According to a study done by Intercom, “40 to 60 percent of users that register for a trial of your online services will use it just once and will never return.”
The problems which lead to these results generally are: a) the user does not understand technically how to use our service or b) the user does not come to understand what is the benefit that will be gained from interacting with our application.
The worst of these facts is that surely, in order to attract these potential clients we have spent all the money that was designated for publicity and now we don’t know what to do. This is not an unusual situation; on the contrary, it is the first thing I learned in these previous 8 years while working on 14 different online projects.
In order to avoid this reality, we should focus ourselves on designing a process for taking in clients known as “User Onboarding Experience.” This consists of working in order to improve the chances that a new user will successfully adopt our product and begin using it consistently.
1) What is the final goal?
What we want to do in this process is to be able to arrive at that “magical moment” where the client understands what it is that we will solve for them and says: “Incredible, this is just what I needed!”
However, let’s take a minute and ask ourselves how many times we have tried out a new online software on which we, unfortunately waste time and never come to understand how to use it or what purpose it serves. Especially in today’s generation of services where there is little or no customer service offered by the seller.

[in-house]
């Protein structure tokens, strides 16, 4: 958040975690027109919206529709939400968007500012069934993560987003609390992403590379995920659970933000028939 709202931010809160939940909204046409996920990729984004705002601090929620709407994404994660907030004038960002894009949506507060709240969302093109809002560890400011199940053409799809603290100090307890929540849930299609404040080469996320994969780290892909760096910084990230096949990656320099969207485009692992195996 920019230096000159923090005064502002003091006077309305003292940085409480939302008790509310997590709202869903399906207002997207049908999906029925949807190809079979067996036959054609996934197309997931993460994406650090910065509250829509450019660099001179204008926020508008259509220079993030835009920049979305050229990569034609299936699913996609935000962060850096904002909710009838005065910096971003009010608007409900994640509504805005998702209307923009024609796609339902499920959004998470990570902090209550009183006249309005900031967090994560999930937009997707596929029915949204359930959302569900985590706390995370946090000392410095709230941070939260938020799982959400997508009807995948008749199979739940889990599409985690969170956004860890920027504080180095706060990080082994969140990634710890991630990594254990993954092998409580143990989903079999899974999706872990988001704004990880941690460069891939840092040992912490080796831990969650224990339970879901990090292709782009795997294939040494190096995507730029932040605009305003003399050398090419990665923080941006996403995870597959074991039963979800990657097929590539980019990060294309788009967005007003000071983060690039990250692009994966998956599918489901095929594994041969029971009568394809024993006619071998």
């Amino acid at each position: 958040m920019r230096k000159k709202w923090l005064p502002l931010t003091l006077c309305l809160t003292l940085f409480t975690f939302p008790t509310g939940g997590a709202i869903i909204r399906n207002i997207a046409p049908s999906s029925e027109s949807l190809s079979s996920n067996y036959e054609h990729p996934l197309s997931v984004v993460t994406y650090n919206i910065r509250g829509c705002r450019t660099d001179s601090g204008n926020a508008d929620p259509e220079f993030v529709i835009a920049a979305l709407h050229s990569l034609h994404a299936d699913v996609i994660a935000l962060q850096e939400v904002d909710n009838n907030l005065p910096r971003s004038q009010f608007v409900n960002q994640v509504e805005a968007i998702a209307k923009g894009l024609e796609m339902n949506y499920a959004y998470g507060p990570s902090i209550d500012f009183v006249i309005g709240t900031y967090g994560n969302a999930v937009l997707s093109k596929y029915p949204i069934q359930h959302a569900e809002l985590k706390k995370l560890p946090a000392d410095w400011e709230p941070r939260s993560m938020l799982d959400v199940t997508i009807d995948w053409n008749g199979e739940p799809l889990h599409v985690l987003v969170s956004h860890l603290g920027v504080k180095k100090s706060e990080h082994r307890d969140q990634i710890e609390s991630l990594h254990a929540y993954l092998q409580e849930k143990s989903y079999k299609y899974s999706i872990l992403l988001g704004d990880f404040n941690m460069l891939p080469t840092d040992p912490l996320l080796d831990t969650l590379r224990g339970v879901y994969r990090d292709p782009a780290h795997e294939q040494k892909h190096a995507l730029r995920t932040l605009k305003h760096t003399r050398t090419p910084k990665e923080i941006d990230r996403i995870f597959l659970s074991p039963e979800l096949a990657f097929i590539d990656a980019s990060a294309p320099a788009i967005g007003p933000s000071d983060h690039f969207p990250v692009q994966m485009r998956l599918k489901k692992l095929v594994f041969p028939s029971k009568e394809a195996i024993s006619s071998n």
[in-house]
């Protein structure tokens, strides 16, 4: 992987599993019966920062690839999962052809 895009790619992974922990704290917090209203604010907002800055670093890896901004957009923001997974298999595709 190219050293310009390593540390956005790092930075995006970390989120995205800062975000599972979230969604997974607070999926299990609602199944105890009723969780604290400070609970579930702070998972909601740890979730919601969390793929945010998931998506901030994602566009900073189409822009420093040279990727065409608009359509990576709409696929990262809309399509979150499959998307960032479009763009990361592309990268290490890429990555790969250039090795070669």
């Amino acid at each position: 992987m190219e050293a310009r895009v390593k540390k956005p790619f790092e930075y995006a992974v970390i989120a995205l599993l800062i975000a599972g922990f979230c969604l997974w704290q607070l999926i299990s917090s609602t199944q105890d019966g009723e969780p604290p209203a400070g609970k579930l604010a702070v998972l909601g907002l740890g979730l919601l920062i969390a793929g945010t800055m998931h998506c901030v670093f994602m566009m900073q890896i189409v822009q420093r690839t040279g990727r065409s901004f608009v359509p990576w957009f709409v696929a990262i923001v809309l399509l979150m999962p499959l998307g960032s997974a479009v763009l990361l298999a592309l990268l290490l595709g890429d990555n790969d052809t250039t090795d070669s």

An excellent example of a successful implementation of this process is Optimizely, where, in less than 5 minutes, one can begin to modify their web page as if they had access to the code or had the abilities of a programmer. All it takes is registering, adding the website address, and ready to go, one can begin to make the necessary changes in order to improve for example a landing page and do trials:
Here we arrive at the “magical moment” where the user understands how our tool works and additionally they perceive completely the benefit that we create for them.
It is important to understand that an onboarding process is not simply about putting together a long stream of steps to follow for the user to complete (registration, video, explanations with an example, etc.). This process is designed with the idea of avoiding all these barriers and going straight to the goal: having the client experience first-hand the value that we create.
A learning point that we utilize greatly in our own business before designing a new onboarding procedure is: “we always keep in mind that what is important is not the number of users that register, but the number of those who continue coming back on a daily basis.”
2) How should it be implemented?
For each business, the onboarding process will be different; however, there are concepts or essential pillars that are the same for all of them.
The first thing that we should do is study the actions of successful users, that is, those who frequently use our product, what it is that differentiates them from those that try it out once and never return again. Here, most assuredly, is where we find exactly what our onboarding process should achieve with each and every new user.